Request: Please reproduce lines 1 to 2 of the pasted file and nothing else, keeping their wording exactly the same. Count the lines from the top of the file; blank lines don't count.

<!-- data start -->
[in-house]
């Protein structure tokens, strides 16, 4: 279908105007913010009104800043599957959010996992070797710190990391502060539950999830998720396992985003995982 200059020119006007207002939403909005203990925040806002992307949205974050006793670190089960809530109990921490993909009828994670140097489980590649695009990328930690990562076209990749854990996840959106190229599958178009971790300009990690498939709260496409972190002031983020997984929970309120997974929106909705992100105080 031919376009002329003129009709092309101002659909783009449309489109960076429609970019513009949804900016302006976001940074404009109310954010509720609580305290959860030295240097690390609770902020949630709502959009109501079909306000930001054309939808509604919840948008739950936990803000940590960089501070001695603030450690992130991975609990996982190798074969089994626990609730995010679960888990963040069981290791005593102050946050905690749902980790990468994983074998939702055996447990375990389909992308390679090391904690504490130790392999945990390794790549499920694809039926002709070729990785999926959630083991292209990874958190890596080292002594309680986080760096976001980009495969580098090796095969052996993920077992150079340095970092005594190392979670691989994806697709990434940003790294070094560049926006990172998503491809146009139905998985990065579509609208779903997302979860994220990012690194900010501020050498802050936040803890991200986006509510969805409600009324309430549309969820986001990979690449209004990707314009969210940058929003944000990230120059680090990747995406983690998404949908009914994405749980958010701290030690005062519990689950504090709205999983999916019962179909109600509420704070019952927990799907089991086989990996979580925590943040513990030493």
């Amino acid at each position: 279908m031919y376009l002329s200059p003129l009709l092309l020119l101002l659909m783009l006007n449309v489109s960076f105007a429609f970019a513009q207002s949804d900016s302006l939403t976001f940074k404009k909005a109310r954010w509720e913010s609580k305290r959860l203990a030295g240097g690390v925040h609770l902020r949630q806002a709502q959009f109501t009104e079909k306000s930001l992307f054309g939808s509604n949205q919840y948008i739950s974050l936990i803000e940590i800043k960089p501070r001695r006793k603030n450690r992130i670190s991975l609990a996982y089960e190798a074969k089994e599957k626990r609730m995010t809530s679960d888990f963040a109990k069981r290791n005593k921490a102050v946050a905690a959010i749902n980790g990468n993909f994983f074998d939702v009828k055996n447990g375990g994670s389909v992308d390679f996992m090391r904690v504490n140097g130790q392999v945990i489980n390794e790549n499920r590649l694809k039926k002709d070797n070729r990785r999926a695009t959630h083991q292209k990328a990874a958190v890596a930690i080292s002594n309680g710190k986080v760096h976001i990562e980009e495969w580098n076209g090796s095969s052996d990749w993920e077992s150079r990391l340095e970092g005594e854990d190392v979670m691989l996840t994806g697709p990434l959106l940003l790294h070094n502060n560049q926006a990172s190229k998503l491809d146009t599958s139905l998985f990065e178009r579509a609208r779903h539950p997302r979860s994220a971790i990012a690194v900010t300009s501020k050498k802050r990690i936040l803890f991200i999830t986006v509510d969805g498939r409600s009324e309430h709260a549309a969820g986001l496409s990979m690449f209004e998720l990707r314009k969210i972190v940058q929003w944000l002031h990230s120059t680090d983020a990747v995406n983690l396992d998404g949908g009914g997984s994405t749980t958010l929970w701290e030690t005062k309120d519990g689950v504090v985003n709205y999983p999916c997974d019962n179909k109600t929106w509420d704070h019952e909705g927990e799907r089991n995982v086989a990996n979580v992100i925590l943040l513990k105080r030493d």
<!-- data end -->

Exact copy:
[in-house]
């Protein structure tokens, strides 16, 4: 279908105007913010009104800043599957959010996992070797710190990391502060539950999830998720396992985003995982 200059020119006007207002939403909005203990925040806002992307949205974050006793670190089960809530109990921490993909009828994670140097489980590649695009990328930690990562076209990749854990996840959106190229599958178009971790300009990690498939709260496409972190002031983020997984929970309120997974929106909705992100105080 031919376009002329003129009709092309101002659909783009449309489109960076429609970019513009949804900016302006976001940074404009109310954010509720609580305290959860030295240097690390609770902020949630709502959009109501079909306000930001054309939808509604919840948008739950936990803000940590960089501070001695603030450690992130991975609990996982190798074969089994626990609730995010679960888990963040069981290791005593102050946050905690749902980790990468994983074998939702055996447990375990389909992308390679090391904690504490130790392999945990390794790549499920694809039926002709070729990785999926959630083991292209990874958190890596080292002594309680986080760096976001980009495969580098090796095969052996993920077992150079340095970092005594190392979670691989994806697709990434940003790294070094560049926006990172998503491809146009139905998985990065579509609208779903997302979860994220990012690194900010501020050498802050936040803890991200986006509510969805409600009324309430549309969820986001990979690449209004990707314009969210940058929003944000990230120059680090990747995406983690998404949908009914994405749980958010701290030690005062519990689950504090709205999983999916019962179909109600509420704070019952927990799907089991086989990996979580925590943040513990030493």